The Abolish Question

Christopher Harries

At the last election for the now rebranded Welsh Parliament, UKIP managed to secure sufficient votes to gain seven representatives. In the years since that election, the UKIP group has fragmented. Some have chosen to go independent, others left to establish a Brexit Party group and one became the first Cardiff Bay representative for the Abolish the Welsh Assembly Party.

Is The Abolish the Welsh Assembly Party sincere in its mission or has the party been infiltrated by some with ulterior motives?

Formed five years ago as a single-issue political party, The Abolish the Welsh Assembly Party managed to secure over forty thousand votes at the elections for the devolved institution. Since that election, the name of the institution has changed leaving the party with a seemingly redundant name something that seems to amuse devocrats and Welsh nationalists. Yet this does not faze the party as the name to them is merely semantics and the underlying mission remains the same.

As the next election draws closer what can we expect from the Abolish the Welsh Assembly Party? If social media is anything to go by, then we can expect the party to adopt a robust form of campaigning. In recent months, the party has run a belligerent form of social media effectively cowing the media into giving them coverage. This belligerence on social media is often aimed at provoking a reaction from the Welsh nationalists to expand the reach of the message. Eye catching graphics are often deployed to make a point or to drive the wind up process.

Any chance for election surely is on the regional list so the party must aim to deliver a campaign that engages the maximum number of people despite limitations as a result of lack of party infrastructure. Membership for the party was only introduced in June. Social media may indeed be helpful in this regard, but could it also be an echo chamber that imbues a false sense of confidence?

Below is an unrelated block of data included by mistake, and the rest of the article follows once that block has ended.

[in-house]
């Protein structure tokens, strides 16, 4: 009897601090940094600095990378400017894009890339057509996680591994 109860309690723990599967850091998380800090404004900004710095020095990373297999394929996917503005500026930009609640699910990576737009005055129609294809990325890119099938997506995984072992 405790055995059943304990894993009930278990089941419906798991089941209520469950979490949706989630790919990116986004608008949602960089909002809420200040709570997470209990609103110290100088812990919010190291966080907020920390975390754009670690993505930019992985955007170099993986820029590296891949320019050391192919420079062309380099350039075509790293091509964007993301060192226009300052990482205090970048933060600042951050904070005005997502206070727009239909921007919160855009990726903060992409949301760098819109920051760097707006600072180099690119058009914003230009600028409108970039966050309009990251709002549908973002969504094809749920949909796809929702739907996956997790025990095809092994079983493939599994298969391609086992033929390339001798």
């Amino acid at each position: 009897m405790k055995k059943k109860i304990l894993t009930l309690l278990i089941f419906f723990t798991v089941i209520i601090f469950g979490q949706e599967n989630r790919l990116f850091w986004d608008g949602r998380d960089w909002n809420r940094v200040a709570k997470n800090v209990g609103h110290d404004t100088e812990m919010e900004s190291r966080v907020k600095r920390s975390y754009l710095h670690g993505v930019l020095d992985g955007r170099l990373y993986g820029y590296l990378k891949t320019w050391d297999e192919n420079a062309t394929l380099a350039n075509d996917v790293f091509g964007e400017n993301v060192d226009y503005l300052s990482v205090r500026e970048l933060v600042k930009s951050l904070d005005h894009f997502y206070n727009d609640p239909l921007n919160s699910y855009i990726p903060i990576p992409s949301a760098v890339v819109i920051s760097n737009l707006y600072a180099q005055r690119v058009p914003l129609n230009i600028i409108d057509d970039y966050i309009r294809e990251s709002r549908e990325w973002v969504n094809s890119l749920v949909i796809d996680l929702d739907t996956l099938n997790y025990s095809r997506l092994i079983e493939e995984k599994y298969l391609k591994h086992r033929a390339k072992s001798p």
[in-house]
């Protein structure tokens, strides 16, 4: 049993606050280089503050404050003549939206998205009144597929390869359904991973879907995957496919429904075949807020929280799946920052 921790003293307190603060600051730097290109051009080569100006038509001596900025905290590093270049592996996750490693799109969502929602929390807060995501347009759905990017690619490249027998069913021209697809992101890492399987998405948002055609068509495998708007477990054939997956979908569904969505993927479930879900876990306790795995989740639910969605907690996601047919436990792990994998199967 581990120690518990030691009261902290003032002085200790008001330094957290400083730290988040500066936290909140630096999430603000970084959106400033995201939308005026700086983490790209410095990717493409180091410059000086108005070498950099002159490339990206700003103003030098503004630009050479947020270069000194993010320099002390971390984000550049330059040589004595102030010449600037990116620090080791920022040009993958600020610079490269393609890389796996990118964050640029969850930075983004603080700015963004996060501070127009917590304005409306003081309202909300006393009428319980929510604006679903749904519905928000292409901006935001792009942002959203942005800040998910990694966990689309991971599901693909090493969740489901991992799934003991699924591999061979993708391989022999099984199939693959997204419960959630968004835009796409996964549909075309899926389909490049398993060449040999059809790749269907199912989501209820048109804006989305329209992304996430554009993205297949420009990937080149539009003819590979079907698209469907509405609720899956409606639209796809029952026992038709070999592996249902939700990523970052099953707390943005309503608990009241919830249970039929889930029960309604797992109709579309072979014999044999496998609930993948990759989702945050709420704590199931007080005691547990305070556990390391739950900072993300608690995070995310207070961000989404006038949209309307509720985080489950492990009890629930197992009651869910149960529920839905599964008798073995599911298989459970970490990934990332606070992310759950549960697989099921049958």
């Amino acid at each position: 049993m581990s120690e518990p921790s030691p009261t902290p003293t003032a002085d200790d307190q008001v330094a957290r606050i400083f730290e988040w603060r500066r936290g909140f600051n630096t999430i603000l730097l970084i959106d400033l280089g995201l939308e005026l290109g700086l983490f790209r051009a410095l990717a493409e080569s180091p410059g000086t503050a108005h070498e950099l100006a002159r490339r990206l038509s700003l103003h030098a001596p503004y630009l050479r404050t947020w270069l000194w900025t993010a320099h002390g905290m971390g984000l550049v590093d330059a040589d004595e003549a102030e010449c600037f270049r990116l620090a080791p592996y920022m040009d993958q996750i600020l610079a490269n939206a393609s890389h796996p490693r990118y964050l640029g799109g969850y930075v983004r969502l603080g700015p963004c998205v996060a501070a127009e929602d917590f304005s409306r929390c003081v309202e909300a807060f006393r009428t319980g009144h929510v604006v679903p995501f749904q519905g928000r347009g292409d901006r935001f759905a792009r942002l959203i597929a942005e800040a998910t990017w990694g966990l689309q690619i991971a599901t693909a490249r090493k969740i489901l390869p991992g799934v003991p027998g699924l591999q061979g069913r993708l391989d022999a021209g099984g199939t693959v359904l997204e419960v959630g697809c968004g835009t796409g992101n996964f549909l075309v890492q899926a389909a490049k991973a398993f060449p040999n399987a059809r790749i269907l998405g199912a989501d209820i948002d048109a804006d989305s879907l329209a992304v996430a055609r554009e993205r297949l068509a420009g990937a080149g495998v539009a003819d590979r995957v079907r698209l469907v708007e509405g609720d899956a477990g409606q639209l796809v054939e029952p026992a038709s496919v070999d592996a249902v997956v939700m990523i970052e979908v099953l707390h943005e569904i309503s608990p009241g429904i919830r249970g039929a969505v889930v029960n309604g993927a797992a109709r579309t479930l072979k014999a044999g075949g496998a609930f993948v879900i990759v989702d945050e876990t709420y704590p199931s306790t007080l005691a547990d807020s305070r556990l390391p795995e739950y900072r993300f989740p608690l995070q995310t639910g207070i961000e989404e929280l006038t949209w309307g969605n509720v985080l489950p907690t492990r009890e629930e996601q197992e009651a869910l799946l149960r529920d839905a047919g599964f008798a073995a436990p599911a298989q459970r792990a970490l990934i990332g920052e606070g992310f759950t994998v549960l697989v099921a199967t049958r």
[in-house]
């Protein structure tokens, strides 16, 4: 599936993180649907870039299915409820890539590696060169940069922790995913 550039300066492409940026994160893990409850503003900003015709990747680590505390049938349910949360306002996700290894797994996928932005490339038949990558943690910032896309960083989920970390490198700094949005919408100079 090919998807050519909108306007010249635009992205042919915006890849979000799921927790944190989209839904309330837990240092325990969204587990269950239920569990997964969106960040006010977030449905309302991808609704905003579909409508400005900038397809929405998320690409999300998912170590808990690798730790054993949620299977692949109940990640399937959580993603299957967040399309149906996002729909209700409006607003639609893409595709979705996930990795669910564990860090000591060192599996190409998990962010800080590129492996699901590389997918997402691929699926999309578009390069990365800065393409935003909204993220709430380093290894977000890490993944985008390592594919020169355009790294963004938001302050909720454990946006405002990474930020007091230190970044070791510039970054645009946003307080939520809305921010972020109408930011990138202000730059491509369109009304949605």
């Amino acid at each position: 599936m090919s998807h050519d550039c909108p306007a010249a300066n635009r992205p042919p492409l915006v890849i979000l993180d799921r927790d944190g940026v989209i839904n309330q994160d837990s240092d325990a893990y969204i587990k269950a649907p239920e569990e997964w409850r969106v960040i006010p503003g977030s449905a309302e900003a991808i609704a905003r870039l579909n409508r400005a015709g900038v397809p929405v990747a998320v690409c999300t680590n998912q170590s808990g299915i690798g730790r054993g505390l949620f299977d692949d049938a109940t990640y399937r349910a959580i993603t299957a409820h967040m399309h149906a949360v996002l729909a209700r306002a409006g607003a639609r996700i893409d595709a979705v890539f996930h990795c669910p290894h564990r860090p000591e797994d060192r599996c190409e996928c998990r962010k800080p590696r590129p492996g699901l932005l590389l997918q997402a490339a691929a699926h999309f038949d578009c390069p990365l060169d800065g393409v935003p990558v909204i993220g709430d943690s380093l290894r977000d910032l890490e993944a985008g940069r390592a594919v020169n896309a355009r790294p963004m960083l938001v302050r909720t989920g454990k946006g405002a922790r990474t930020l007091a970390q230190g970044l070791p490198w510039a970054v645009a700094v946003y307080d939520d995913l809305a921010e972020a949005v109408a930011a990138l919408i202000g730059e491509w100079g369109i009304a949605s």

The party has in recent months been bolstered by some defections from the Welsh Conservative Party, while they have also gained several former candidates from the Brexit Party. These additions may give additional political nous to the party, however some of the individuals do leave you wondering the sincerity of the party towards its end goal. One of the recent additions had been trying to join the Welsh Conservatives with aim of being a candidate yet they now lambast the welsh Conservatives over their stance towards devolution. I suspect that some who have chosen to join may actually see project very differently to the founders and see merely an opportunity to get on the Cardiff Bay gravy train.

One of the biggest impediment towards a breakthrough is ultimately the addition of Gareth Bennett MS. A figure who has consistently courted controversy, to embrace such an individual leaves the party at risk of being sullied by association. In addition to the Gareth Bennett factor, the party is also now competing against two other overtly devosceptic parties in UKIP and The Brexit Party which is likely to rebranded by the time of the election.

I also suspect that the stock answer of abolition to every question posed may have its limitations. When the electorate poses questions about health or education will such an answer suffice or will the electorate expect more detail? Fundamentally this approach could hamstring the ability of the party to truly make a breakthrough.

Can The Abolish the Welsh Assembly Party manage to run a campaign that enables them to differentiate themselves from rivals or will they suffer from a split devosceptic vote?

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